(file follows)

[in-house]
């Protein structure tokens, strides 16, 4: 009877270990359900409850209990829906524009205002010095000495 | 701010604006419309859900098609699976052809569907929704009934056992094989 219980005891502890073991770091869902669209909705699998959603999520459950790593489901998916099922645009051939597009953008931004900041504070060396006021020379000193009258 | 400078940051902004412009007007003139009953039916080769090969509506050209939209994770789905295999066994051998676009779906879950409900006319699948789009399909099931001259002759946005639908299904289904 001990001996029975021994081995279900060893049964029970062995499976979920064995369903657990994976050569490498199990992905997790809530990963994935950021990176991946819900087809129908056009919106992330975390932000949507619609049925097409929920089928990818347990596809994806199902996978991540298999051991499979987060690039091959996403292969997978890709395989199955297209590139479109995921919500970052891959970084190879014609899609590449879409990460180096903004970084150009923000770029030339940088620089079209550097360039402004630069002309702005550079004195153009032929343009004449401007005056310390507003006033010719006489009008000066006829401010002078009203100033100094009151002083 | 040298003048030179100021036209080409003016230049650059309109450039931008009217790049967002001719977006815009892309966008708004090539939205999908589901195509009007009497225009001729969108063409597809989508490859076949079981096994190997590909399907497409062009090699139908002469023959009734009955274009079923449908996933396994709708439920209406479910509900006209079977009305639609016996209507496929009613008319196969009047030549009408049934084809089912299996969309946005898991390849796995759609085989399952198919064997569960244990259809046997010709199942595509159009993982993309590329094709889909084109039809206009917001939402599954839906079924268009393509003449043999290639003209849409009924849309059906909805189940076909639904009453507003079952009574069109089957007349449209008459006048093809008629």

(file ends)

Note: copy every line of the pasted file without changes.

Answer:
[in-house]
């Protein structure tokens, strides 16, 4: 009877270990359900409850209990829906524009205002010095000495 | 701010604006419309859900098609699976052809569907929704009934056992094989 219980005891502890073991770091869902669209909705699998959603999520459950790593489901998916099922645009051939597009953008931004900041504070060396006021020379000193009258 | 400078940051902004412009007007003139009953039916080769090969509506050209939209994770789905295999066994051998676009779906879950409900006319699948789009399909099931001259002759946005639908299904289904 001990001996029975021994081995279900060893049964029970062995499976979920064995369903657990994976050569490498199990992905997790809530990963994935950021990176991946819900087809129908056009919106992330975390932000949507619609049925097409929920089928990818347990596809994806199902996978991540298999051991499979987060690039091959996403292969997978890709395989199955297209590139479109995921919500970052891959970084190879014609899609590449879409990460180096903004970084150009923000770029030339940088620089079209550097360039402004630069002309702005550079004195153009032929343009004449401007005056310390507003006033010719006489009008000066006829401010002078009203100033100094009151002083 | 040298003048030179100021036209080409003016230049650059309109450039931008009217790049967002001719977006815009892309966008708004090539939205999908589901195509009007009497225009001729969108063409597809989508490859076949079981096994190997590909399907497409062009090699139908002469023959009734009955274009079923449908996933396994709708439920209406479910509900006209079977009305639609016996209507496929009613008319196969009047030549009408049934084809089912299996969309946005898991390849796995759609085989399952198919064997569960244990259809046997010709199942595509159009993982993309590329094709889909084109039809206009917001939402599954839906079924268009393509003449043999290639003209849409009924849309059906909805189940076909639904009453507003079952009574069109089957007349449209008459006048093809008629």